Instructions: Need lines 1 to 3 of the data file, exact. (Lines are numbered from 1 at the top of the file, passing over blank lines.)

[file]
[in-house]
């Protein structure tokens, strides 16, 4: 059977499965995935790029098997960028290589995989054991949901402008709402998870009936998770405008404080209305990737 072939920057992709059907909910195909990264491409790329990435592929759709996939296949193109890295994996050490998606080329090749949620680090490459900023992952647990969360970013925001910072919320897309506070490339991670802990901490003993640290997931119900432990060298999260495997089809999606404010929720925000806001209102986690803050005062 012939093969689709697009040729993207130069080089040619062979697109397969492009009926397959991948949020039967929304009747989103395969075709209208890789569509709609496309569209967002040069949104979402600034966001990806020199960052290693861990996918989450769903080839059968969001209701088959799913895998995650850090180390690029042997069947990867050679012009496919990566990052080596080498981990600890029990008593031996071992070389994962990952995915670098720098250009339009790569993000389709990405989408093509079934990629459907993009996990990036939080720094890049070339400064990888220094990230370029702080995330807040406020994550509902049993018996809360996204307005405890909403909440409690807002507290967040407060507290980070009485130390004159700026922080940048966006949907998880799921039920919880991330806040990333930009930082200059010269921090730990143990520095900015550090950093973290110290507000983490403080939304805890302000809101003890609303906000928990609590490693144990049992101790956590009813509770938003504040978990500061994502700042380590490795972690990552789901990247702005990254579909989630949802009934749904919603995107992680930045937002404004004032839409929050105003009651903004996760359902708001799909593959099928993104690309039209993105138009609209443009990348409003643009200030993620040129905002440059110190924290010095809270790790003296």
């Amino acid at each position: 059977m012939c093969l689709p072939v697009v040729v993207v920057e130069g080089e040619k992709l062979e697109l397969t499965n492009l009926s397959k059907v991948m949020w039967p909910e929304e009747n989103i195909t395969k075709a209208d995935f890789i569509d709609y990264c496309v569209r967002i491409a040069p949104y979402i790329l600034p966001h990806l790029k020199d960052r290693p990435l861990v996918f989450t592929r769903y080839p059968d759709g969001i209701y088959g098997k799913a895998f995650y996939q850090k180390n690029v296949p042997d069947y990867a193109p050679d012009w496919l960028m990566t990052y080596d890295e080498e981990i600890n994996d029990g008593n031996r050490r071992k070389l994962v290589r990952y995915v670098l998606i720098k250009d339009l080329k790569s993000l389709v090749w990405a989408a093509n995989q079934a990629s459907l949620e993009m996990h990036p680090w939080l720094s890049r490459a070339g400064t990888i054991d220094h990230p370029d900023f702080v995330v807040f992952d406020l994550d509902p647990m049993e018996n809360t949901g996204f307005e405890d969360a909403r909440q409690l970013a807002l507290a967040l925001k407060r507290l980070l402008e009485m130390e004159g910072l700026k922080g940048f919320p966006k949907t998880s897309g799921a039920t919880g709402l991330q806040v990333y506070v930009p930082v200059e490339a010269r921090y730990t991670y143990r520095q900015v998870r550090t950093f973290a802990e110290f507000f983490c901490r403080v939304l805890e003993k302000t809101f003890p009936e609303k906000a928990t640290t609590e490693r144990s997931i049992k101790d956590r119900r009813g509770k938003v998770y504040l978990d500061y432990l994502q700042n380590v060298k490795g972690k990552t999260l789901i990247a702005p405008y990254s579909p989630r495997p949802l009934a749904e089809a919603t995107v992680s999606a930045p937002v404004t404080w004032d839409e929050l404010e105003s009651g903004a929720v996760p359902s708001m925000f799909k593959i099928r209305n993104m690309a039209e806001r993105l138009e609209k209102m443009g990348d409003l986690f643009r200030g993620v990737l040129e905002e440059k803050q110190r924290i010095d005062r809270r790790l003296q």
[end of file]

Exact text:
[in-house]
């Protein structure tokens, strides 16, 4: 059977499965995935790029098997960028290589995989054991949901402008709402998870009936998770405008404080209305990737 072939920057992709059907909910195909990264491409790329990435592929759709996939296949193109890295994996050490998606080329090749949620680090490459900023992952647990969360970013925001910072919320897309506070490339991670802990901490003993640290997931119900432990060298999260495997089809999606404010929720925000806001209102986690803050005062 012939093969689709697009040729993207130069080089040619062979697109397969492009009926397959991948949020039967929304009747989103395969075709209208890789569509709609496309569209967002040069949104979402600034966001990806020199960052290693861990996918989450769903080839059968969001209701088959799913895998995650850090180390690029042997069947990867050679012009496919990566990052080596080498981990600890029990008593031996071992070389994962990952995915670098720098250009339009790569993000389709990405989408093509079934990629459907993009996990990036939080720094890049070339400064990888220094990230370029702080995330807040406020994550509902049993018996809360996204307005405890909403909440409690807002507290967040407060507290980070009485130390004159700026922080940048966006949907998880799921039920919880991330806040990333930009930082200059010269921090730990143990520095900015550090950093973290110290507000983490403080939304805890302000809101003890609303906000928990609590490693144990049992101790956590009813509770938003504040978990500061994502700042380590490795972690990552789901990247702005990254579909989630949802009934749904919603995107992680930045937002404004004032839409929050105003009651903004996760359902708001799909593959099928993104690309039209993105138009609209443009990348409003643009200030993620040129905002440059110190924290010095809270790790003296």
């Amino acid at each position: 059977m012939c093969l689709p072939v697009v040729v993207v920057e130069g080089e040619k992709l062979e697109l397969t499965n492009l009926s397959k059907v991948m949020w039967p909910e929304e009747n989103i195909t395969k075709a209208d995935f890789i569509d709609y990264c496309v569209r967002i491409a040069p949104y979402i790329l600034p966001h990806l790029k020199d960052r290693p990435l861990v996918f989450t592929r769903y080839p059968d759709g969001i209701y088959g098997k799913a895998f995650y996939q850090k180390n690029v296949p042997d069947y990867a193109p050679d012009w496919l960028m990566t990052y080596d890295e080498e981990i600890n994996d029990g008593n031996r050490r071992k070389l994962v290589r990952y995915v670098l998606i720098k250009d339009l080329k790569s993000l389709v090749w990405a989408a093509n995989q079934a990629s459907l949620e993009m996990h990036p680090w939080l720094s890049r490459a070339g400064t990888i054991d220094h990230p370029d900023f702080v995330v807040f992952d406020l994550d509902p647990m049993e018996n809360t949901g996204f307005e405890d969360a909403r909440q409690l970013a807002l507290a967040l925001k407060r507290l980070l402008e009485m130390e004159g910072l700026k922080g940048f919320p966006k949907t998880s897309g799921a039920t919880g709402l991330q806040v990333y506070v930009p930082v200059e490339a010269r921090y730990t991670y143990r520095q900015v998870r550090t950093f973290a802990e110290f507000f983490c901490r403080v939304l805890e003993k302000t809101f003890p009936e609303k906000a928990t640290t609590e490693r144990s997931i049992k101790d956590r119900r009813g509770k938003v998770y504040l978990d500061y432990l994502q700042n380590v060298k490795g972690k990552t999260l789901i990247a702005p405008y990254s579909p989630r495997p949802l009934a749904e089809a919603t995107v992680s999606a930045p937002v404004t404080w004032d839409e929050l404010e105003s009651g903004a929720v996760p359902s708001m925000f799909k593959i099928r209305n993104m690309a039209e806001r993105l138009e609209k209102m443009g990348d409003l986690f643009r200030g993620v990737l040129e905002e440059k803050q110190r924290i010095d005062r809270r790790l003296q």